Insect meal has high-quality protein, vitamins and amino acids and produces minimal greenhouse gas emissions. They may have potential, but it’s not a magic bullet. Even Hicks acknowledges the relatively-new industry cannot supply enough quantity to replace fishmeal, and there are limits on how much insect meal can be incorporated into feeds.
“At this stage of industry development, it’s really not feasible [to completely replace fishmeal with insect meal],” Hicks says. “Insect meal is not going to replace fishmeal tomorrow or the day after. We are talking years and years.”
But finding substitutes for forage fish seems inevitable. Even the leading fishmeal and fish oil industry group acknowledges the need for alternative ingredients even if it maintains that fishmeal and fish oil will forever be a key part of the aquafeed industry.
“The way that we see the rise of the novel ingredients is that they’re very much needed to help provide that additional volume for feed for agriculture and aquaculture,” says Neil Auchterlonie, technical director of IFFO–The Marine Ingredients Organization. But “fishmeal and fish oil are always going to be part of [the feed] because they are [a] very effective and practical means of supplying that nutrition.”
Over the past three decades, the industry has significantly decreased its “Fish In: Fish Out” ratios, a measurement used to compare the amount of wild fish it takes to produce an equivalent weight of farmed fish.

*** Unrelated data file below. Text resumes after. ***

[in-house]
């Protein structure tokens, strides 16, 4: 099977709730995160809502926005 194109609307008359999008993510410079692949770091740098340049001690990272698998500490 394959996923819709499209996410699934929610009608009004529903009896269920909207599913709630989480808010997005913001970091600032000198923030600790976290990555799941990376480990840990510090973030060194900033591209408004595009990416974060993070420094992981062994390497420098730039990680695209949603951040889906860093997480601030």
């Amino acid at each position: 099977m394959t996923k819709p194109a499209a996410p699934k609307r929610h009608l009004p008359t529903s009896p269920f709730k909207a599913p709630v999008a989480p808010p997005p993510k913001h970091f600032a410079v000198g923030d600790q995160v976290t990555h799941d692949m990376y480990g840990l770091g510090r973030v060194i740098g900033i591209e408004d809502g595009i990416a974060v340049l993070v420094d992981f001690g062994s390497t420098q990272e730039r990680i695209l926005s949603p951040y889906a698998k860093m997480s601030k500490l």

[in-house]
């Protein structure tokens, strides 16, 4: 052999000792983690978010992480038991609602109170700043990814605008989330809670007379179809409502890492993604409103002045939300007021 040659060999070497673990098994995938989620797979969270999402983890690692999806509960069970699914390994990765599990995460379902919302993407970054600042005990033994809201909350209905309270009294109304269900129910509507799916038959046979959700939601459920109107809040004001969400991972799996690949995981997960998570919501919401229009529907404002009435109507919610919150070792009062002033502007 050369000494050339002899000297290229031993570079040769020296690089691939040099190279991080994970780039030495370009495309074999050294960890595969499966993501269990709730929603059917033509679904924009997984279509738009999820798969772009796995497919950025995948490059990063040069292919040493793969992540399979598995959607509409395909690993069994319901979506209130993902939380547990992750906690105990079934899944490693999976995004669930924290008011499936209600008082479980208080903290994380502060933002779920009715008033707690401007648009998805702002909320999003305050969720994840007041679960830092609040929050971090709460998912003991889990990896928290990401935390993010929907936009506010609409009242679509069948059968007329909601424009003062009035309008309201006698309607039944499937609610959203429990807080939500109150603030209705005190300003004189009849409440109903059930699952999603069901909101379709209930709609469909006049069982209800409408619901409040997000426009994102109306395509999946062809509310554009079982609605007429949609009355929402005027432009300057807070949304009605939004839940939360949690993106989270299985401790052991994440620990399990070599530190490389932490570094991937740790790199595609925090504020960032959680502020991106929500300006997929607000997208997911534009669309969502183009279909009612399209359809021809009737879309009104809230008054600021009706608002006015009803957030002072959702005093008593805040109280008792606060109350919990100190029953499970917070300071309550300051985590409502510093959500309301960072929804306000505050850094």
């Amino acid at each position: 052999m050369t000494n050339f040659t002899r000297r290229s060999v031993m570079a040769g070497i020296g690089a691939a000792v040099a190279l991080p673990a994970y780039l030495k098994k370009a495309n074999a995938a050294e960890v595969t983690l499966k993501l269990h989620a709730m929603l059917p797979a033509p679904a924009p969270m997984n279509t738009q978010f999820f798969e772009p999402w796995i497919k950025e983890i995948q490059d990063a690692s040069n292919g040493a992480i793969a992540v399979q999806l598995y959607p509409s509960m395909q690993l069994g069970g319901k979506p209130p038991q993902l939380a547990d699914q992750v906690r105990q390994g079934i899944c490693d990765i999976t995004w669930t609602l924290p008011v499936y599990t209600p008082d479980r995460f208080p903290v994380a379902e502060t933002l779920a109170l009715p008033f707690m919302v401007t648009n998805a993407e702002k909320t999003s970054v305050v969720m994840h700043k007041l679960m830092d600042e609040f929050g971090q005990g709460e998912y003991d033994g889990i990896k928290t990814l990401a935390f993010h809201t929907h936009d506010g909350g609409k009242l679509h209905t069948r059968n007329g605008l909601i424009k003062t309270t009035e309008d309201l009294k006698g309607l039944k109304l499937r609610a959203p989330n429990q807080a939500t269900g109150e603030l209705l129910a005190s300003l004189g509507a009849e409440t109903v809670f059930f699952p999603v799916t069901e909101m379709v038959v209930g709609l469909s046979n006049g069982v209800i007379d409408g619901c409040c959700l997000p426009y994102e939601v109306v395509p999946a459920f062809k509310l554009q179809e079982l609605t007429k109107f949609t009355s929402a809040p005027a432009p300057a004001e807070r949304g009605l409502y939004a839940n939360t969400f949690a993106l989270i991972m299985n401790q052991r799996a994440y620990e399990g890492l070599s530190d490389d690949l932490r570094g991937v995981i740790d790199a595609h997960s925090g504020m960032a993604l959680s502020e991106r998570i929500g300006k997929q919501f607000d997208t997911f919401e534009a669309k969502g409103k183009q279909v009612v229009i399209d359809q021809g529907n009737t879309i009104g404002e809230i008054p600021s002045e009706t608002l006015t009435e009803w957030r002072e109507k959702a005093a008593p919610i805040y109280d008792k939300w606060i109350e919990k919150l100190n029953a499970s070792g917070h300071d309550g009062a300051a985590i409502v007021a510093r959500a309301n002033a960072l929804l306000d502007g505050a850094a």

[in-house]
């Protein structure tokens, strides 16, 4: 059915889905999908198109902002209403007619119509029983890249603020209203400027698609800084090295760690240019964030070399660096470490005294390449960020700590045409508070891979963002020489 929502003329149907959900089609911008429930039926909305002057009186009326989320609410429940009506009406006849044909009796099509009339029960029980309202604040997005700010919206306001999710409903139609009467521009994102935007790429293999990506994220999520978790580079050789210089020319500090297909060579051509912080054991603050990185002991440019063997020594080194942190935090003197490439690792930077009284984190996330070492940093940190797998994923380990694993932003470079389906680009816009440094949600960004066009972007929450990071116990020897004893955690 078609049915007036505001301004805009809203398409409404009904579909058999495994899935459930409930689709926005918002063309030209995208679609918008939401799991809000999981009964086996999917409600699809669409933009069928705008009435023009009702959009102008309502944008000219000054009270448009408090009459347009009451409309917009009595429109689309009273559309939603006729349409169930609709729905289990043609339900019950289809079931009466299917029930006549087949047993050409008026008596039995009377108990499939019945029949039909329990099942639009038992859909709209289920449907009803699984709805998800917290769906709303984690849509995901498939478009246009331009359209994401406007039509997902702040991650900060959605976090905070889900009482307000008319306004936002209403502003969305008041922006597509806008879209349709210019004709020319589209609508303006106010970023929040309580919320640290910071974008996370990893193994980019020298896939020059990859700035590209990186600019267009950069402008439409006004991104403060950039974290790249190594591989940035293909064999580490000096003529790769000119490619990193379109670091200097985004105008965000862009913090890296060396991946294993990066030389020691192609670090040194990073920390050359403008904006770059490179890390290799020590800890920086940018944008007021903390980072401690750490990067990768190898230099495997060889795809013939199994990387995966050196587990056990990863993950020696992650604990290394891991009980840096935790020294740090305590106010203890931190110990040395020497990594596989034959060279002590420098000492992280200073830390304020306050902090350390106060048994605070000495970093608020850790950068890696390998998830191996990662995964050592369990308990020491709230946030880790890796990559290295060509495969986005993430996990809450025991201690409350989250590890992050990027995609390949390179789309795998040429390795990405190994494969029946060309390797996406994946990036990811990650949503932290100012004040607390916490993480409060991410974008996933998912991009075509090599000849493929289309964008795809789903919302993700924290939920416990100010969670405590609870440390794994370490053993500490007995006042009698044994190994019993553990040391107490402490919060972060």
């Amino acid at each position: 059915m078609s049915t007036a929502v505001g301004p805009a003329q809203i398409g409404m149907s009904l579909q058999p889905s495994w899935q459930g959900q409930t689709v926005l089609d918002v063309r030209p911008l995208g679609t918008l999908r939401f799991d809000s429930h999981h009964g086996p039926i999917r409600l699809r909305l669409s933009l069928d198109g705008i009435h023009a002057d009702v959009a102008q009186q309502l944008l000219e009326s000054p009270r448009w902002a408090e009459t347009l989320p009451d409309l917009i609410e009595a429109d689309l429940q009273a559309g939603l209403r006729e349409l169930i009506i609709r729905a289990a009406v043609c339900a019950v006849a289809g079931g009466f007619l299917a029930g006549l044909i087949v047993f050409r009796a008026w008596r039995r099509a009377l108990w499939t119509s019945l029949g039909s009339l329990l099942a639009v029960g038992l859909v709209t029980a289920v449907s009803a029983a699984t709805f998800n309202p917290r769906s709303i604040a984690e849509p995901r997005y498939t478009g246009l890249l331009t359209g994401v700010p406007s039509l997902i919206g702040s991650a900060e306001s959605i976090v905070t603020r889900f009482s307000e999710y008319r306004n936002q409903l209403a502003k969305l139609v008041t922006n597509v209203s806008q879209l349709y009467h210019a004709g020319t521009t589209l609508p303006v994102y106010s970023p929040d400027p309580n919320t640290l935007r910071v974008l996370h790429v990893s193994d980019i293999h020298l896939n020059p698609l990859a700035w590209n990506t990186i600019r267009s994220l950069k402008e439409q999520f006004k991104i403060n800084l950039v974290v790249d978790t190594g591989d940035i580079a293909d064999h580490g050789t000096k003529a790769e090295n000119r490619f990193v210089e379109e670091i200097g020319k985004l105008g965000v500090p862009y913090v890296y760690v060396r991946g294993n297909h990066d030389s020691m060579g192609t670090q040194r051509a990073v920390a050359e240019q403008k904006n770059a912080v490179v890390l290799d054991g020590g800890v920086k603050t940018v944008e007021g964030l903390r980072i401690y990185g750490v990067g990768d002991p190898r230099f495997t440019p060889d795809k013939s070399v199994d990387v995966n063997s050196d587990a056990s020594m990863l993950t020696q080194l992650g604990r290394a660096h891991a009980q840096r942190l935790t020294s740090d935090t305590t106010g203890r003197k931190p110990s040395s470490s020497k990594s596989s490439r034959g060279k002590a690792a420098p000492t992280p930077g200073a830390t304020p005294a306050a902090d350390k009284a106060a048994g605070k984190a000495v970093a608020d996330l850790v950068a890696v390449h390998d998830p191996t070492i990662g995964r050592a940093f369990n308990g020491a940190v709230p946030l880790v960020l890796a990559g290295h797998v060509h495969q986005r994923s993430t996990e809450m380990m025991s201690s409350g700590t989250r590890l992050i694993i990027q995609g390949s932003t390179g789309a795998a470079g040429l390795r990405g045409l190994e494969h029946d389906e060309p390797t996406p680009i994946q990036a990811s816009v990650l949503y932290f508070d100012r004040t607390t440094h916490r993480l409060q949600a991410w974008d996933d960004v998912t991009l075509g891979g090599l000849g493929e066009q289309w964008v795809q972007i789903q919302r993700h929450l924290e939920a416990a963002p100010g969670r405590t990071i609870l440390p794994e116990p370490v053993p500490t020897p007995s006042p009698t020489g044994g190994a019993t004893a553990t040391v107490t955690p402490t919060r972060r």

According to the IFFO’s most recent figures, the ratio is now better than 1:1—in other words, it takes less than a pound of wild fish to produce a pound of farmed salmon or trout. So today, according to industry numbers, there is a net gain in protein, which is a huge improvement over the ratio in 2000, when it took 2.5 pounds of wild fish to produce one pound of farmed salmon.
What consumers can do
Globally, there are more than 30 different aquaculture certifications, standards, and schemes intended to guide consumers’ choices when purchasing seafood.
Criteria vary, and some of them evaluate the source of feed for farmed fish as part of the assessment.
“We look at both the source of the fishmeal and how efficiently it is processed into fish protein on the other end,” said Alasdair Lindop, the science lead on aquaculture at Ocean Wise in Vancouver. “[We] make sure [the fishmeal] is from a wild fishery that’s already been assessed as sustainable. And then we are looking at the energy transfer—we want it to be as close to a ratio of one to one, so one kilo of fish in, to one kilo of fish out,” he said.
Lindop says that many fish consumers do not know that most farmed fish need fishmeal to grow, and he urges shoppers to choose sustainably-sourced seafood.
“From a layman’s point of view, I don’t think fishmeal is something that people understand well,” he said. “But I think that’s across all kinds of agriculture. I don’t think people think too much about what you’re feeding [cows] or chickens.”